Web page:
Britain's most senior policeman has said children lured into gangs should be treated like victims of abuse.
Kodjo Yenga was murdered by a gang in Hammersmith, London
Sir Ian Blair said children who face pressures from within their own families to join gangs should be placed on the child protection register.
The Metropolitan Police Commissioner told the Guardian there was a need to "think outside the box".
He said he was suggesting taking a "child protection approach" to stop them getting involved.
Sir Ian was speaking as a report on gangs in London was published by the Met.
He said: "While the response of the Metropolitan police and other forces will be extremely robust around youth violence when it is committed, we should also be thinking about how to stop children drifting into these gangs.
"One of the ideas I have asked to be explored is that where an older sibling is clearly involved in gang activity, the right way forward is that there should be a child protection approach for any younger sibling who is clearly at risk of moving into a lifestyle which is extremely dangerous to that child."
The report says there are at least 171 street gangs operating in London - although the figure could be much higher.
While 90% of the gang participants are male, it is believed that there are three female gangs operating in the capital.
Claudia Webb, a senior adviser to the Met's Operation Trident, which tackles gun crime, said protecting children was a "fundamental part" of society.
"Local authorities have a duty to protect children from crime and from the fear of crime," she said.
"Unfortunately there's never been the proper joined up thinking to fully implement that part of the legislation."
Cindy Butts, vice-chair of the Metropolitan Police Authority (MPA), told the BBC she agreed with Sir Ian.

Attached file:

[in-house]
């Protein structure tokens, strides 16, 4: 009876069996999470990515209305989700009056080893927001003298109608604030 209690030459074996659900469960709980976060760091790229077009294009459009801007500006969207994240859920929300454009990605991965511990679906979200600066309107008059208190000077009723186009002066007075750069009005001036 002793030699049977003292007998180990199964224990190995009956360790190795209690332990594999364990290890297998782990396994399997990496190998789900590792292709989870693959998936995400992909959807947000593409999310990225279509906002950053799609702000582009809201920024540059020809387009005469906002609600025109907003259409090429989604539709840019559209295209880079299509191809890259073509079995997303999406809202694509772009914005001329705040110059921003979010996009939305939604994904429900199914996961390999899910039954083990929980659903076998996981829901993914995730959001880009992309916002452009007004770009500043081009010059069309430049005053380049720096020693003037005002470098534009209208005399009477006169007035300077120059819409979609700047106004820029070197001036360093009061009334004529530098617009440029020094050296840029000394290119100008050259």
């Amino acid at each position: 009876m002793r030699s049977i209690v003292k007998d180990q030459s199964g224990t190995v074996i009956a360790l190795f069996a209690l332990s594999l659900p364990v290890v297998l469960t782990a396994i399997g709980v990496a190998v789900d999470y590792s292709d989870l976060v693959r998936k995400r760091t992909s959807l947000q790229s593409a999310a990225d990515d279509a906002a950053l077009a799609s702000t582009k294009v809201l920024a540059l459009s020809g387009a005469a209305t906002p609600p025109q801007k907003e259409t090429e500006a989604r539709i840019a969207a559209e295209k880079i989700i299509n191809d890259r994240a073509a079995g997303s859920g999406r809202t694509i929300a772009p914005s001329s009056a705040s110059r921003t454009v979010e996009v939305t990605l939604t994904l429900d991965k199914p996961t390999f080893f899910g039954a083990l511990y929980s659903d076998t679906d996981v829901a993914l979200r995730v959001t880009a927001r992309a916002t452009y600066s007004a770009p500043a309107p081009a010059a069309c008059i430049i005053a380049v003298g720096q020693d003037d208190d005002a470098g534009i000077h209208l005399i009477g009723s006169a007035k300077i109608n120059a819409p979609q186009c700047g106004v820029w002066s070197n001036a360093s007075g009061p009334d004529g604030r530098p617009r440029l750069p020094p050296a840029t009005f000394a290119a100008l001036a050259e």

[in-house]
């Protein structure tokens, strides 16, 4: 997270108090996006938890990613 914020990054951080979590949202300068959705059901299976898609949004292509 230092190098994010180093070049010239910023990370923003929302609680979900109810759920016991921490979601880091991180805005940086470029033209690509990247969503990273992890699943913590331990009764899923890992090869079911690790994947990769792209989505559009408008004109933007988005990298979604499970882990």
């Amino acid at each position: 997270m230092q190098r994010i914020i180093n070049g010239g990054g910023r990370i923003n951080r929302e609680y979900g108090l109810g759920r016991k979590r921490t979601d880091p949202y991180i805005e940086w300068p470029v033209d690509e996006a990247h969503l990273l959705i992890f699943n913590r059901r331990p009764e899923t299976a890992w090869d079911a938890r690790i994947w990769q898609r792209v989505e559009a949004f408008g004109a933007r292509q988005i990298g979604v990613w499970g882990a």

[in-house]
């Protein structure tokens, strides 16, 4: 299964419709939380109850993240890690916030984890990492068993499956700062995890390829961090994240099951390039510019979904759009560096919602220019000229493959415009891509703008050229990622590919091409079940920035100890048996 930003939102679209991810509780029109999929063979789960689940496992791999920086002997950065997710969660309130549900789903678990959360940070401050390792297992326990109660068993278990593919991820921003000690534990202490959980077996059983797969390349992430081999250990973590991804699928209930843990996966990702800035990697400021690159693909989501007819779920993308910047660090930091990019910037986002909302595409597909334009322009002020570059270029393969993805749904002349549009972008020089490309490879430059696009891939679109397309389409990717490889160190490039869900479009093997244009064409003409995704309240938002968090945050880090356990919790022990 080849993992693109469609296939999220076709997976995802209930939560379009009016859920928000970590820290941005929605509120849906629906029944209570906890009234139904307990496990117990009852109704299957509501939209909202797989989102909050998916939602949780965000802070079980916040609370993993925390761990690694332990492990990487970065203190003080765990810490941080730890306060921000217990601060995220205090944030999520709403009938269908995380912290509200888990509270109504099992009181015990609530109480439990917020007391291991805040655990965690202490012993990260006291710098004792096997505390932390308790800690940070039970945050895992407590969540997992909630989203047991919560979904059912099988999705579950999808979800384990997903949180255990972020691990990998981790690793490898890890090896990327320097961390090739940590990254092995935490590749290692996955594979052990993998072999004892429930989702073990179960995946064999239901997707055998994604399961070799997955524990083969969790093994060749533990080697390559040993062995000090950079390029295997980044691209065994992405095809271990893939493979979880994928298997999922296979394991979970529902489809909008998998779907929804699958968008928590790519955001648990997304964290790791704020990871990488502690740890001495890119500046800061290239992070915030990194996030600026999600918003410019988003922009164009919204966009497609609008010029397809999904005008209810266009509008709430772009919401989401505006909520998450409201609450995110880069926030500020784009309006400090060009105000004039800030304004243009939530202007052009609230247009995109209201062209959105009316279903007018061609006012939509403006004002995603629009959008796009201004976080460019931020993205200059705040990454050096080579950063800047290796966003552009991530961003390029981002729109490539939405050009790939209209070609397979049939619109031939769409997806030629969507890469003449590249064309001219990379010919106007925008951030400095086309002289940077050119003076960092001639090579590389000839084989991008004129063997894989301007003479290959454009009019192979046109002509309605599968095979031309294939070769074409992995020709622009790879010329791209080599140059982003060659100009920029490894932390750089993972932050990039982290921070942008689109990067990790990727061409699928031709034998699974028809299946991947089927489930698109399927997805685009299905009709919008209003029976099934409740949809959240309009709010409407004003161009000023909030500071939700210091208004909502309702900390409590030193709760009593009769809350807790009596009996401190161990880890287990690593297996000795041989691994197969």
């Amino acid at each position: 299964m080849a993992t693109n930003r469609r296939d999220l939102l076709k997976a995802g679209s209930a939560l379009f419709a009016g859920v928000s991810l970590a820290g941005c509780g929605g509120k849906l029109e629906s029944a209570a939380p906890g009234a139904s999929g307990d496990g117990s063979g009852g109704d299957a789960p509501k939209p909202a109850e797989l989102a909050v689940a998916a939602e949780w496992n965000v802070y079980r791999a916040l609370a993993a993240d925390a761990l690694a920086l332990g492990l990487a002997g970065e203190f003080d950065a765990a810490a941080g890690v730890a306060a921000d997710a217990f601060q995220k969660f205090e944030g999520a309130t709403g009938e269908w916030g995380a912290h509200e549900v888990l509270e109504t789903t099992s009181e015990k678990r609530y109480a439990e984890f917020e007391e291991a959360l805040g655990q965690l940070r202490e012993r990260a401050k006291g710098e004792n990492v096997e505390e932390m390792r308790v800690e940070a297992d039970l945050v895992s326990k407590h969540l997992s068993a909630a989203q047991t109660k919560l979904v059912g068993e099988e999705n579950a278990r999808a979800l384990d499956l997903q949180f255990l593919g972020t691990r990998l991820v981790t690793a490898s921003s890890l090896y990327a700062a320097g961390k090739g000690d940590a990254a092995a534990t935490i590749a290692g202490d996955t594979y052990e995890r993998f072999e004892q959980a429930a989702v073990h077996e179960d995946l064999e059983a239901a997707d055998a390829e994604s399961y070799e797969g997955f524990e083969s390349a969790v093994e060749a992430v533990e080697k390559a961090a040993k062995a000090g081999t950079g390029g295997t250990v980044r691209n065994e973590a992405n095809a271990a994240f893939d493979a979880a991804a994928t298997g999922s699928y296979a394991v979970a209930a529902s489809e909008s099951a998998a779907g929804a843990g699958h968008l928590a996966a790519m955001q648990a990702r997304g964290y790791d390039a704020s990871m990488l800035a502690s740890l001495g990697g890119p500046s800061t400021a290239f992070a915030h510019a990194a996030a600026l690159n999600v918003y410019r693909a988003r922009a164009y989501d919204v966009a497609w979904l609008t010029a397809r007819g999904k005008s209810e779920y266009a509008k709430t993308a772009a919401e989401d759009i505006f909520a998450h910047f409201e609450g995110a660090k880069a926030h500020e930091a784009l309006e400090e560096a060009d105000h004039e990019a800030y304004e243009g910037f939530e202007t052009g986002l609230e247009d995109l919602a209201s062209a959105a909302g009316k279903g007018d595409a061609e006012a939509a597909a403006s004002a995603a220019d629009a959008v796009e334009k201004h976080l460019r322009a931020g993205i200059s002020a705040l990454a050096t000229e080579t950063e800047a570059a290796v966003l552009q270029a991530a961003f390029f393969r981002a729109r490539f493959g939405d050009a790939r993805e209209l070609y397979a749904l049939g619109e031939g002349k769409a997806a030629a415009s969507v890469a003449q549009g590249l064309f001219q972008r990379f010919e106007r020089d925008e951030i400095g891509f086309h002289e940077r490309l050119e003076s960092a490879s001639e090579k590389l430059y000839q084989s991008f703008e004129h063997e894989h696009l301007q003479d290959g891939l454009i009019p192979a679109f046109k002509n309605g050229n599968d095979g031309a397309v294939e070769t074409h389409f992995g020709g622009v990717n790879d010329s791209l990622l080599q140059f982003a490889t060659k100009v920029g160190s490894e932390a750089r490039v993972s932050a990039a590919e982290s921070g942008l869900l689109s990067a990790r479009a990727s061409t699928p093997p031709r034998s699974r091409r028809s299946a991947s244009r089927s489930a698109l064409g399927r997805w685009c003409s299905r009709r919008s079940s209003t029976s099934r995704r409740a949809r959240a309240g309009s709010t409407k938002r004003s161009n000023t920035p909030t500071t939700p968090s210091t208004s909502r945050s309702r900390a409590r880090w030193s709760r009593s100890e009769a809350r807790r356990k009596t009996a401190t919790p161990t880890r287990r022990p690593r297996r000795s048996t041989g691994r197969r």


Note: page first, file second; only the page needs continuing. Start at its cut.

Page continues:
"If we know there are risk factors and those risk factors might include issues like exclusion from school, it might be a lack of a role model, a male role model within the home, there might be issues of deprivation and living in an inner city area... as we know the risk factors, why are we not dealing with those risks?"
Peter Herbert, childcare lawyer and independent member of the MPA, said the state needed to help improve the self respect of young people.
"You work in partnership with young people to make sure gangs are not attractive to them and particularly criminal gangs and you give them alternatives of employment, of education, and support and self respect," he said.
Ian Johnston, chief executive of the British Association of Social Workers, said young people who drifted into gangs were often victims themselves and needed help.
"I don't think we can generalise. I think Ian Blair's notion would be welcome if it spells a greater acknowledgement of the fact that many young people who get into trouble are themselves victims and need care.
"But it's not helpful if it embodies the get tough philosophy that assumes that we can compel young people to do what we think's right for them."
Norman Brennan, director of the Victims of Crime Trust, said: "We welcome any initiatives that will safeguard children and make society a better place.
"But this is too little, too late. What about the true victims? They are the ones that have done nothing wrong.
"If we're going to put children on the register in this way then Ian Blair should also not just beat his chest but launch a massive investigation, to bring the family members putting pressure on children to join gangs to justice."
A spokesman for the Met Police said: "The Commissioner has not suggested that taking children into care was the way to 'stop gangs'.
"The point he is making is that he considers it worth exploring whether dealing with children at risk through a child protection approach, where a range of agencies work together to protect and minimise the vulnerability of a young person at risk, could be effective."
Bob Reitemeier, chief executive of the Children's Society charity, said he welcomed Sir Ian Blair's comments.
"At every stage, children should be given a chance to extricate themselves from danger.
"Very often they don't realise what they're getting into. They don't understand the level of violence they're opening themselves up to. It's our responsibility to protect them."